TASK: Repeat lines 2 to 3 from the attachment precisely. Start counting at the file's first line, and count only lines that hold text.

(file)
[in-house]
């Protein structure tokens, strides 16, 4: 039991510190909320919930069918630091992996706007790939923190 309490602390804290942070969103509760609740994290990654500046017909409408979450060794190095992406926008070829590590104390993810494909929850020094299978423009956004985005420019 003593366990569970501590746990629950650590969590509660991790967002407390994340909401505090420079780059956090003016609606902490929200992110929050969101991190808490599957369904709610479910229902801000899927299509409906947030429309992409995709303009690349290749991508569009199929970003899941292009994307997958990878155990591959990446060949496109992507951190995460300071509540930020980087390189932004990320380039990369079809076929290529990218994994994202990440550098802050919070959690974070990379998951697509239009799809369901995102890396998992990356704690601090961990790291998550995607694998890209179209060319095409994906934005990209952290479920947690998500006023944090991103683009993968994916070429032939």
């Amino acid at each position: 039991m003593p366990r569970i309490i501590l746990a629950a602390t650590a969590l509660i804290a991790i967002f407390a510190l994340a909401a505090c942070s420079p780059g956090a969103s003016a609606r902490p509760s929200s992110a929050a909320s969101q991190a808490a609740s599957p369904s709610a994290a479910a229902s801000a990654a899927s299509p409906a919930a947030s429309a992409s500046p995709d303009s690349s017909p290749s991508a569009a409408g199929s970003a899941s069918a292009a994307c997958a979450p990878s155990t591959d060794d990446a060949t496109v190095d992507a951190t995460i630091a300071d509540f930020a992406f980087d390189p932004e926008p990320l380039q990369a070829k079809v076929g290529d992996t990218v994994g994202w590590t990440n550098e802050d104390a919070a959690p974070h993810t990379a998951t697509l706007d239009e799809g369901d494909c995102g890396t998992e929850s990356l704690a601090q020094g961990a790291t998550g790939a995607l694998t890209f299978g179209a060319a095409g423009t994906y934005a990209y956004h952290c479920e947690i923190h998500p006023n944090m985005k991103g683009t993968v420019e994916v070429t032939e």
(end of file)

């Protein structure tokens, strides 16, 4: 039991510190909320919930069918630091992996706007790939923190 309490602390804290942070969103509760609740994290990654500046017909409408979450060794190095992406926008070829590590104390993810494909929850020094299978423009956004985005420019 003593366990569970501590746990629950650590969590509660991790967002407390994340909401505090420079780059956090003016609606902490929200992110929050969101991190808490599957369904709610479910229902801000899927299509409906947030429309992409995709303009690349290749991508569009199929970003899941292009994307997958990878155990591959990446060949496109992507951190995460300071509540930020980087390189932004990320380039990369079809076929290529990218994994994202990440550098802050919070959690974070990379998951697509239009799809369901995102890396998992990356704690601090961990790291998550995607694998890209179209060319095409994906934005990209952290479920947690998500006023944090991103683009993968994916070429032939």
């Amino acid at each position: 039991m003593p366990r569970i309490i501590l746990a629950a602390t650590a969590l509660i804290a991790i967002f407390a510190l994340a909401a505090c942070s420079p780059g956090a969103s003016a609606r902490p509760s929200s992110a929050a909320s969101q991190a808490a609740s599957p369904s709610a994290a479910a229902s801000a990654a899927s299509p409906a919930a947030s429309a992409s500046p995709d303009s690349s017909p290749s991508a569009a409408g199929s970003a899941s069918a292009a994307c997958a979450p990878s155990t591959d060794d990446a060949t496109v190095d992507a951190t995460i630091a300071d509540f930020a992406f980087d390189p932004e926008p990320l380039q990369a070829k079809v076929g290529d992996t990218v994994g994202w590590t990440n550098e802050d104390a919070a959690p974070h993810t990379a998951t697509l706007d239009e799809g369901d494909c995102g890396t998992e929850s990356l704690a601090q020094g961990a790291t998550g790939a995607l694998t890209f299978g179209a060319a095409g423009t994906y934005a990209y956004h952290c479920e947690i923190h998500p006023n944090m985005k991103g683009t993968v420019e994916v070429t032939e």